I’m not crying…you’re crying. This beautiful story will tug at your heartstrings while demonstrating the value of family stories and multigenerational reverence. Inspired by author Ammi-Joan Paquette’s own family immigration story, the characters follow the life cycle of a walnut tree from fruit to seedling to tree, to fruit again, serving as a template for life, death, and rebirth. The story begins with Emilia’s grandfather, who took a walnut from his native country and grew it into a tree, which in turn gives Emilia’s mother a walnut, which she plants and nurtures. And from her mother’s tree, Emilia gets a walnut. Readers follow Grandpa’s aging process and death and delight in the legacy living on through the tree.
Buy it here, $14
Edison: The Mystery of the Missing Mouse by Torben Kuhlmann
Every once in a while, a picture book comes along with a story so unforgettable and illustrations so mesmerizing it becomes the book we want all children to be lost in. This is just that kind of book. A young mouse seeks the help of his professor at Mouse University to find a lost treasure, and the two take up the task of building a submarine (mouse-sized, of course). The book is rich in art but there are also lots of words, making it a longer picture book, a great segway for those seeking more challenge in reading but still craving the pictures. The author has other books, too, including Armstrong and Lindbergh.
Buy it here, $14
Related: 13 Books for Kids Who Love Percy Jackson
Fiction Chapter Books
The Chronicles of Narnia by C.S. Lewis
Although these chapter books can likely be read independently by eager readers around age 8 and up, you can relieve the stories together by reading them as bedtime tales or cozy afternoons. The first book (The Magician’s Nephew) paces a little slow, but the action picks up by chapter three, and the second book in the series is the beloved The Lion, The Witch, and The Wardrobe.
Get the entire set here, $20
Look Both Ways: A Tale Told in Ten Blocks
Jason Reynolds is a master of temporal space: the defined area of a story where everything really happens. His ability to hold an audience within that space shows just why he’s one of the most inventive authors writing for kids today. His Newbury Honor book Long Way Down takes place in an elevator. A National Book Award finalist among many other accolades, Look Both Ways captures the world of a kid after the school bell rings, walking ten blocks home. It’s funny, engaging, and relatable. It also reminds kids their perspective is the most valuable tool they have in storytelling.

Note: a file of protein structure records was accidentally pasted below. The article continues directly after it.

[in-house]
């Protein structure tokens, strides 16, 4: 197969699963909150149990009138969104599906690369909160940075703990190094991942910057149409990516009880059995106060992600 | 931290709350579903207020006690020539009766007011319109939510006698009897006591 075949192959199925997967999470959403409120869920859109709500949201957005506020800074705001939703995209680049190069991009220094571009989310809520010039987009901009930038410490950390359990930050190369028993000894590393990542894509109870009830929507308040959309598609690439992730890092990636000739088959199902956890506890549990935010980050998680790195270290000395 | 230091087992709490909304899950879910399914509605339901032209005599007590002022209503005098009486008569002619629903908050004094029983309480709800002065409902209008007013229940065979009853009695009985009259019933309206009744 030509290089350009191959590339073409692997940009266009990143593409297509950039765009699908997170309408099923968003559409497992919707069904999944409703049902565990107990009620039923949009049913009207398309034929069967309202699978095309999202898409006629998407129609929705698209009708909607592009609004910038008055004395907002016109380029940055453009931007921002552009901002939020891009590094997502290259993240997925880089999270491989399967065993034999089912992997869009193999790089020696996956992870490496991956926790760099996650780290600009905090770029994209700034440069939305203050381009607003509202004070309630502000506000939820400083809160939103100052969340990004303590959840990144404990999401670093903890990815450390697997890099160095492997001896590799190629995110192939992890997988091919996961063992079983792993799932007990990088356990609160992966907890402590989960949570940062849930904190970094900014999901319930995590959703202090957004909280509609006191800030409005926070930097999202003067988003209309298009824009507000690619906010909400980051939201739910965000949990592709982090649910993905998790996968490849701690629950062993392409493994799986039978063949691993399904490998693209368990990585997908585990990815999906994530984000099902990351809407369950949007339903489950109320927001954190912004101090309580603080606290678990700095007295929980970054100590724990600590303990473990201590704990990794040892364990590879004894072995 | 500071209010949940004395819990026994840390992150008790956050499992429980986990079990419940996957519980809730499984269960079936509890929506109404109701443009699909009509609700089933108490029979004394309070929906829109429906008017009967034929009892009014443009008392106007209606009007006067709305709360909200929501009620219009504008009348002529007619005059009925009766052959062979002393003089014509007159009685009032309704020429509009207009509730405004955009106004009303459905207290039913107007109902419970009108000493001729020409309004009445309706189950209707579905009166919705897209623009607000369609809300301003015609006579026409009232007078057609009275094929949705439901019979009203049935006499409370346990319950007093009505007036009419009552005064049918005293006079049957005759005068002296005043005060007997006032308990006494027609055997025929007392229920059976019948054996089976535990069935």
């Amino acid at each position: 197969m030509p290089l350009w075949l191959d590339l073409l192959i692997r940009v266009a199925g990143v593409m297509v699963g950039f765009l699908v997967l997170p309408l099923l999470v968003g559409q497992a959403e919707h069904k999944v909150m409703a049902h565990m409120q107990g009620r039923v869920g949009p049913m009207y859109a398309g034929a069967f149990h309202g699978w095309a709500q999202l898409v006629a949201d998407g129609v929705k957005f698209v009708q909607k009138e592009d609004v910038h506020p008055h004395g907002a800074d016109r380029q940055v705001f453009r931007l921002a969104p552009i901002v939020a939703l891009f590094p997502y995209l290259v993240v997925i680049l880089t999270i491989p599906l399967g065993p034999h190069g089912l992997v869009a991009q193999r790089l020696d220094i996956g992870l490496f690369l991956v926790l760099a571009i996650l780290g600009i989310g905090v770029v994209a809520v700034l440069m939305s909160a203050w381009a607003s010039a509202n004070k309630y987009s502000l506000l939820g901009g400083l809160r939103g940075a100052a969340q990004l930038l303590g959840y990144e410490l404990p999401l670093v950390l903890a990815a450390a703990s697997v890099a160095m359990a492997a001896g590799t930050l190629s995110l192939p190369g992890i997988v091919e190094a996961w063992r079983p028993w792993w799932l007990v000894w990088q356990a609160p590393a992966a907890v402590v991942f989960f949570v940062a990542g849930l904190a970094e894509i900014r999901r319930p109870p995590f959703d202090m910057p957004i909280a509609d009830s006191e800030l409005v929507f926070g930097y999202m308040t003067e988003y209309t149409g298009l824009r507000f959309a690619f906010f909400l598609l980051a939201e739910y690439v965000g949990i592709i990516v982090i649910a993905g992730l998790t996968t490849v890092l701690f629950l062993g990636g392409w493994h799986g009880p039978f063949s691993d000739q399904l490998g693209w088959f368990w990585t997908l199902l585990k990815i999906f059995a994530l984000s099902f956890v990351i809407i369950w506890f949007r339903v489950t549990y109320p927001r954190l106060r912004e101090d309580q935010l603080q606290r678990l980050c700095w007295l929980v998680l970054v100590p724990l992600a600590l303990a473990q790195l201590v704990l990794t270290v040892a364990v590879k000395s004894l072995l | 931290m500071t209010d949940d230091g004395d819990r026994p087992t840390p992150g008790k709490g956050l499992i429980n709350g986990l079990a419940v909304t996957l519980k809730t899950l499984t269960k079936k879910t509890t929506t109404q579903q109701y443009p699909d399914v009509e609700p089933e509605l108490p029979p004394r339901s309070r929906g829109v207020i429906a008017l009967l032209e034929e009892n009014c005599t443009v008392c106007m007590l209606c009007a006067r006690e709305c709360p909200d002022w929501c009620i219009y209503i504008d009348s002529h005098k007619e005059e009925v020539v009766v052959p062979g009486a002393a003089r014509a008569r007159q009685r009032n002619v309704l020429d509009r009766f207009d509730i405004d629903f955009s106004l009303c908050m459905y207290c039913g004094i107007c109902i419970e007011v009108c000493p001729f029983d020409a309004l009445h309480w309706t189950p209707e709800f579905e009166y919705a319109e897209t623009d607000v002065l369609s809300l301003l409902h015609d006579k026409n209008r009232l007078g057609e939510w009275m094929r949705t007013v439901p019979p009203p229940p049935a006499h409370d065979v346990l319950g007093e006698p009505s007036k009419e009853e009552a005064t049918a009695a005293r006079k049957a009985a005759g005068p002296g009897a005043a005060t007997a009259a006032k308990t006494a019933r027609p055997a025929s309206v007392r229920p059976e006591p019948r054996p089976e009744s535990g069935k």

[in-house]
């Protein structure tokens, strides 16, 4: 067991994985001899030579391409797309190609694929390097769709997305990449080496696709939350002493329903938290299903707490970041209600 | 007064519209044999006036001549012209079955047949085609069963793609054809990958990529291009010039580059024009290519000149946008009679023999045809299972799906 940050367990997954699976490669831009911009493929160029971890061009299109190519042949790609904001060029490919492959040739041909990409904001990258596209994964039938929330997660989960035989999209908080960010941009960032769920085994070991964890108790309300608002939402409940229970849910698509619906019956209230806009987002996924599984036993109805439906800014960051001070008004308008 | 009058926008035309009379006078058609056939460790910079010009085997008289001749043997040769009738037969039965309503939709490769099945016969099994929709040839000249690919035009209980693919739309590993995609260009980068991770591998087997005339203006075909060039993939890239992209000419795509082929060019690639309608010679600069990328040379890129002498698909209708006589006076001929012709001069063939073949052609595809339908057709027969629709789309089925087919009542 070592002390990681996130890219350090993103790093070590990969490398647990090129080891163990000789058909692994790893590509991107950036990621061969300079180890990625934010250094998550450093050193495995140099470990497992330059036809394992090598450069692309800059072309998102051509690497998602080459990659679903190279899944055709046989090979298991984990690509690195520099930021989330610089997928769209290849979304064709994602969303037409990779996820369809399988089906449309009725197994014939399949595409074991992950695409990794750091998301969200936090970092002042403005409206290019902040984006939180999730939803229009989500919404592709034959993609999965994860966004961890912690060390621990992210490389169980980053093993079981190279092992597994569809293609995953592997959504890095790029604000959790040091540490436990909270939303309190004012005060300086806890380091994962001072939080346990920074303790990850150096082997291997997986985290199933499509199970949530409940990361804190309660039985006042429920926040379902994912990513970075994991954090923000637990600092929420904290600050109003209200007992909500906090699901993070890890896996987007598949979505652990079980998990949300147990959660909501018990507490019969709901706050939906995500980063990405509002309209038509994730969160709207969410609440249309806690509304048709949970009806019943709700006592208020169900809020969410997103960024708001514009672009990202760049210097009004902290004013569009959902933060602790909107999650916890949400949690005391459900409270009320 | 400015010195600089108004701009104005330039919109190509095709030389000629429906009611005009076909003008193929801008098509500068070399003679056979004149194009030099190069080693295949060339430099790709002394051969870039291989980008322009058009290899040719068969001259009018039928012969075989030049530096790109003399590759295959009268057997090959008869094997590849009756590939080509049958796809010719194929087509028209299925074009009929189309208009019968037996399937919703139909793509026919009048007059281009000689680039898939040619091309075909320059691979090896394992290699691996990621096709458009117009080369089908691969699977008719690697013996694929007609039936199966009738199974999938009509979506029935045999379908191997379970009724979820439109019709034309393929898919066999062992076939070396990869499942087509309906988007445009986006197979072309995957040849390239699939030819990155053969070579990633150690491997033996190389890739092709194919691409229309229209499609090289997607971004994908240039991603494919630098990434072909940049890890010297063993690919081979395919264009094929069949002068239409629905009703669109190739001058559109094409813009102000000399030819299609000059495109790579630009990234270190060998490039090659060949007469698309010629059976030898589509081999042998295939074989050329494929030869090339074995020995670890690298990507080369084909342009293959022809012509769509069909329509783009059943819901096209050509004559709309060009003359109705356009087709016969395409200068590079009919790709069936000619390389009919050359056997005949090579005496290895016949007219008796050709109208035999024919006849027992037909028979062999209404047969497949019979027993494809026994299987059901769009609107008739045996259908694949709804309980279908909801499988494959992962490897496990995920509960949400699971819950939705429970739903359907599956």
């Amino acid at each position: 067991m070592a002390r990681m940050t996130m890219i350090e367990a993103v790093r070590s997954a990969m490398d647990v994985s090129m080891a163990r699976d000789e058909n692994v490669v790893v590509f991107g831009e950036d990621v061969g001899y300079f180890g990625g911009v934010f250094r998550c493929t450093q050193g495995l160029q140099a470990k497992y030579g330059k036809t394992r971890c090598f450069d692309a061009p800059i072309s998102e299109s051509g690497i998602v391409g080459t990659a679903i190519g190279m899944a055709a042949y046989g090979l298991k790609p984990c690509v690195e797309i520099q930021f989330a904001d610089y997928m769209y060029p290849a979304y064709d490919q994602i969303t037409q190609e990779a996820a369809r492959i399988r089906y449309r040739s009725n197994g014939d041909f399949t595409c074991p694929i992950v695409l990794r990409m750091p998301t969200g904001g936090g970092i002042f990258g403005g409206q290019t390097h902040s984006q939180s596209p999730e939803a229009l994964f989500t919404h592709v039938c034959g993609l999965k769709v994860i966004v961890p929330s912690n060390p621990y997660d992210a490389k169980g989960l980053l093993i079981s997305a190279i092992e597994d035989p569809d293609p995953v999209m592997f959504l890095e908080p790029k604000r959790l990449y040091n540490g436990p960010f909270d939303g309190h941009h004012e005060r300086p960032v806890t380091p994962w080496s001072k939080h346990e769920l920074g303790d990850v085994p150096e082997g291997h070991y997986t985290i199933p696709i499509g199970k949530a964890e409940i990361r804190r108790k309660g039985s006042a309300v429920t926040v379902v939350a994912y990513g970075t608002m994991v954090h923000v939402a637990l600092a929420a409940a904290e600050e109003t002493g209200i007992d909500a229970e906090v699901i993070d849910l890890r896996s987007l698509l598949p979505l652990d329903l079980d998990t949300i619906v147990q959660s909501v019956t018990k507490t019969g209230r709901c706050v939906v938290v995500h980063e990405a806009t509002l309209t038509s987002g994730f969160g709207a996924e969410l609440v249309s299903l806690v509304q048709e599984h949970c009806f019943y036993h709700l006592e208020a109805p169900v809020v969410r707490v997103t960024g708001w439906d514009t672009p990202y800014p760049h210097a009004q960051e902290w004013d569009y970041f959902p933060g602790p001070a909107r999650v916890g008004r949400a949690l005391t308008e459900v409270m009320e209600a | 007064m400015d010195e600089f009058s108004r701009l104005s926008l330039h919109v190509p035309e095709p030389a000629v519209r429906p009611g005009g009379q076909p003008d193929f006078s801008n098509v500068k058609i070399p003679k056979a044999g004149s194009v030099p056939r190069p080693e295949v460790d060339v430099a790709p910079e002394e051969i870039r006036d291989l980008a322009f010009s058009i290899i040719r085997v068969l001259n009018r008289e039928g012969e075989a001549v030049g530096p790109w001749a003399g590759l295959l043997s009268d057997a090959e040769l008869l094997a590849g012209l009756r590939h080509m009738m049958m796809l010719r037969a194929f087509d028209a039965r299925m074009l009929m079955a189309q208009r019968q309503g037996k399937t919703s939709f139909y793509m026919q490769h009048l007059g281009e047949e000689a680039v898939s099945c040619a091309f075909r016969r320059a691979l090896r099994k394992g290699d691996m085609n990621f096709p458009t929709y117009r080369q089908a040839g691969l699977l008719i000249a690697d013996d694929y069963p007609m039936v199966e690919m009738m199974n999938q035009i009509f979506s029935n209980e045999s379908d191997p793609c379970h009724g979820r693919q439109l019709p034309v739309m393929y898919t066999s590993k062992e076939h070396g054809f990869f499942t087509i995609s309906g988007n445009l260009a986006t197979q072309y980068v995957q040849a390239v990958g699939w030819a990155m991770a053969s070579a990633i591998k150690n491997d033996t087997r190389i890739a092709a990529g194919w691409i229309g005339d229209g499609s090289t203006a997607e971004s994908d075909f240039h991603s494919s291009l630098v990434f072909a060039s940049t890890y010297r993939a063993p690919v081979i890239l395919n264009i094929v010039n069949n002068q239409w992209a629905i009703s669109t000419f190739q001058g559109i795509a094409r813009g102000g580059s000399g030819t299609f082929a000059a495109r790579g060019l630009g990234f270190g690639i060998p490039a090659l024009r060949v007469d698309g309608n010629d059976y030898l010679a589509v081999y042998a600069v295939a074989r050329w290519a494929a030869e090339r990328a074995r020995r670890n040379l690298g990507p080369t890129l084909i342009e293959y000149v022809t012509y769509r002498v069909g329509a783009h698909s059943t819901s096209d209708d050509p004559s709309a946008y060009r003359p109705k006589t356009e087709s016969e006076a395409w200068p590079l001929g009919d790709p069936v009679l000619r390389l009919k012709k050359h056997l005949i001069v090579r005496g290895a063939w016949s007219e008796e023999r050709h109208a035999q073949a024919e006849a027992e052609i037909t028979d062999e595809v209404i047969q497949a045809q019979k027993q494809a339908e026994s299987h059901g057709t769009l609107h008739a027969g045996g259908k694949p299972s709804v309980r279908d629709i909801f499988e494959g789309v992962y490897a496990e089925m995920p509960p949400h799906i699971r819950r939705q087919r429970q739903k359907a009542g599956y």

Ages: 10 and up
Buy it here, $8
Percy Jackson and the Olympians Series by Rick Riordan
There’s a reason this series by Rick Riordan launched an entire genre and its own imprint! It’s funny, extremely well-written, action-packed, and kid vs. bad guys at its finest. The series involves Percy Jackson, who is sent to a special camp one summer only to learn he is the son of Posideon, the Sea God of Greek Mythology. Percy is launched into epic journey after epic journey battling dangerous Greek Gods, the Fates, and more.
Buy the boxed set here, $20
Pages & Co.: The Bookwanderers by Anna James with illustrations by Paola Escobar
Now a five-book series, the story begins with 11-year-old Tilly Pages, whose mother has gone missing, seeking comfort from the bookshelves of her grandparent's bookstore. It’s not long into the book when we learn that Tilly is a Bookwander: someone who has the ability to wander into any book she chooses as if it is real life. And while this fantastical virtue sounds like fun, Tilly discovers it’s not without its challenges—and dangers. A wonderful story for book lovers and reluctant readers alike about the power of fiction!
Get the first book here, $9
The Tristan Strong Trilogy by Kwame Mbalia
Author Kwame Mbalia’s trilogy has proved so popular that he’s now heading up a new imprint, Freedom Fire, for Disney-Hyperion. According to Publisher’s Weekly, this new imprint will “feature stories of Black resilience and Black joy, written by Black creators” and will begin debuting books in 2024. The Tristan Strong series does for African mythology and folk tales what Riordan has done for Greek mythology. The trilogy begins with our hero, Tristan Strong, not feeling very strong after the death of his best friend, Eddie. That summer, Eddie’s journal (which is precious to Tristan) is stolen by a strange creature. Tristan chases after it, and “accidentally” punches a hole into a land rich with monsters, haunted ships, and boiling seas. Mbalia weaves black American folk heroes like John Henry and Brer Rabbit with African gods and mythos.
Get the first book here, $9
Aru Shah Pandava Series by Roshani Chokshi
If author Roshani Chokshi doesn’t have her own imprint soon, we’ll be surprised. In this gorgeously written five-book series (part of the Rick Riordan presents line), the heroine is a fierce 14-year-old girl named Aru Shah. Follow her on her adventures to the Otherworld, based on characters and landscapes from the epic Hindu poem, the Mahabharata. The richness of author Roshani Chokshi’s voice and humor is present throughout.
Buy book one here, $8